Death by selfie: why we want to frame ourselves in life-threatening situations

It recently emerged that the number of people who died in the past year as a result of taking selfies is in fact greater than the number of people killed in shark attacks.

Death by selfie: why we want to frame ourselves in life-threatening situations

iPhones don’t have teeth. Instagram doesn’t bite chunks out of your leg. Steven Spielberg didn’t make a film called

Lens. But there you go – sharks are safe compared to narcissistic photography.


Twelve people in total have allegedly died from taking selfies this past year. That’s compared to eight people killed by sharks. The latest victim is a 66-year old Japanese tourist, who last week fell down a flight of stairs in the Taj Mahal while attempting to take a picture of himself and his colleagues. Earlier this year, a Spanish man was gored to death after trying to take a selfie at an annual bull run. In May, a Russian man accidentally shot himself in the head while posing for a selfie with a loaded gun.

Now, what happened to that Japanese tourist looks to be a terrible accident. You could argue that, as the distribution of smartphone technology widens, there will inevitably be a higher probability of mishaps occurring. From the outset, it seems that this phenomenon is a separate issue from the one illustrated by the wave of people taking photos of themselves in dangerous situations.


But for those people taking pictures of themselves with bears and guns, what’s the appeal? Why are we suddenly so obsessed with taking life-threatening selfies?


Extreme selfies aren’t just pictures of dangerous things. They aren’t reportage of deadly situations. They are images where the person is framed in these situations. They are evidence – proving that the person was there in that place and time, in front of a bear or on top of a cliff. Why would we want evidence? For Likes, of course.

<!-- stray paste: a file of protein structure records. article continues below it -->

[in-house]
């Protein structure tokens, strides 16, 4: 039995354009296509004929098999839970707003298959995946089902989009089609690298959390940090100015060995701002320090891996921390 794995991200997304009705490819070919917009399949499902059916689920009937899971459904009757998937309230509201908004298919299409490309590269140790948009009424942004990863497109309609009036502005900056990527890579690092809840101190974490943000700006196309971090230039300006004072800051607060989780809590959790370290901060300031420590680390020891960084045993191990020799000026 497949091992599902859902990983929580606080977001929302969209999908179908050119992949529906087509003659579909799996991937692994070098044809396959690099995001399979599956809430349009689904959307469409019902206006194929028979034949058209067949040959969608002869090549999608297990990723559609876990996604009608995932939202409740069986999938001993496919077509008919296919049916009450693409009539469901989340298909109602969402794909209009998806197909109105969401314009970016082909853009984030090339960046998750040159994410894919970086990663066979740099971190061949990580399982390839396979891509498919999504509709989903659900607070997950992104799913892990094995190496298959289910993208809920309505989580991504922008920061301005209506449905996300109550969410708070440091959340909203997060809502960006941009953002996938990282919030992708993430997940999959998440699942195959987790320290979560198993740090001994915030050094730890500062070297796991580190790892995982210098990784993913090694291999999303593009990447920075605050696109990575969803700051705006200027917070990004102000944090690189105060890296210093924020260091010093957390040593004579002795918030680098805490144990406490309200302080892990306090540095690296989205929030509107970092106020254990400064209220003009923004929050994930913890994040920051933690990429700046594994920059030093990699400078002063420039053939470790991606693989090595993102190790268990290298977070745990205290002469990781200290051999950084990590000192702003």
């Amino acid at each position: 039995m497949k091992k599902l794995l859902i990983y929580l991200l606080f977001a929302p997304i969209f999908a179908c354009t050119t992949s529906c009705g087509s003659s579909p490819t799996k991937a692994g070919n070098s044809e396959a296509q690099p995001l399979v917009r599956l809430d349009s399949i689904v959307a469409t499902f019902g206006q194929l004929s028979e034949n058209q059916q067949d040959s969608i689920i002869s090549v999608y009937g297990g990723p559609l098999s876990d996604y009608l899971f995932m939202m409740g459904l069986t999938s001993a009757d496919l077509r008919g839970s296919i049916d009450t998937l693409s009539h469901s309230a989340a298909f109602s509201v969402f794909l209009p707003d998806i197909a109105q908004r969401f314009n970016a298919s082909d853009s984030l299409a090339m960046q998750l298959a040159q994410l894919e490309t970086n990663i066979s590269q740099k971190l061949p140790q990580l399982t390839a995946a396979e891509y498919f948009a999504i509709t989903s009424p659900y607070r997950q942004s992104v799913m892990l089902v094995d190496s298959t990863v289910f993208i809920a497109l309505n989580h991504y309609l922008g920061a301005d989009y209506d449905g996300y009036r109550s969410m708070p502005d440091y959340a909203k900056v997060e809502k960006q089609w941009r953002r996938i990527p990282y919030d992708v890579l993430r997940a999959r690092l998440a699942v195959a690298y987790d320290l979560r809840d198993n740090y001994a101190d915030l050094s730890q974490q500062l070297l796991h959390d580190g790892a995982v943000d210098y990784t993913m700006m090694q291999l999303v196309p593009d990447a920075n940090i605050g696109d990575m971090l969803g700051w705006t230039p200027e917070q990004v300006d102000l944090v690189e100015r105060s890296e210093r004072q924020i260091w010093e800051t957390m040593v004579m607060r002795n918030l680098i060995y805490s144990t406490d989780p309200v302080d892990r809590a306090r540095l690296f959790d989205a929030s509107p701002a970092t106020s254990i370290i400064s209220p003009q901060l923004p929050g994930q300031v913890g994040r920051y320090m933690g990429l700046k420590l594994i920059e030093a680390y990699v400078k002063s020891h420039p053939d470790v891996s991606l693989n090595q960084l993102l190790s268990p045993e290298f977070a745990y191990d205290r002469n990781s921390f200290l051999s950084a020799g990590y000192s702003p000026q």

In his book, The Four-Dimensional Human, writer and researcher Laurence Scott talks about how social media, and the subsequent “24/7 news cycle of the self”, leads to a constant awareness of how we are being presented. One outcome of this is that we approach situations in terms of social currency – I see Big Ben and, instead of basking in its physical presence in space and time, I immediately think about it in terms of how many Likes it could garner. I do this. You probably do this, even though you may not admit it.bull

Taking extreme selfies could be understood as an extension of this. I see a bear in the woods and, instead of observing it, my mind immediately switches to social media mode. This distances me from the normal sense of fear I’d feel in the situation by adding, both literally and metaphorically, a glass layer between my surroundings and myself.

Something more than attention seeking

The Russian government has released a “selfie guide” following a series of selfie-related deaths. National parks in America have had to warn visitors about taking photos with bears. A number of monuments have banned selfie sticks. Even Tour de France cyclists have expressed concern over fans taking dangerous pictures of themselves in front of riders.   

People become accustomed to things very quickly on the internet. Scroll through Facebook or Instagram and you’ll see a constantly updating stream of selfies. In the buyer’s market of Likes and Retweets, we need something to set us apart from the crowd. If you scroll expecting to see a picture of your sister in front of a pool or in a nightclub, but she’s in front of a herd of charging bulls instead, you’ll spend more time looking at it – right?

You could argue that this is nothing more than good ol’ fashioned attention seeking, but look deeper and you’ll see something more complex. These extreme selfies are an arms race of images competing for shock value, but they are also an outcome of a culture that promotes viewing the world in terms of social media impact.

Images: Coconut chanel, Peter Verhoog, Blog.On

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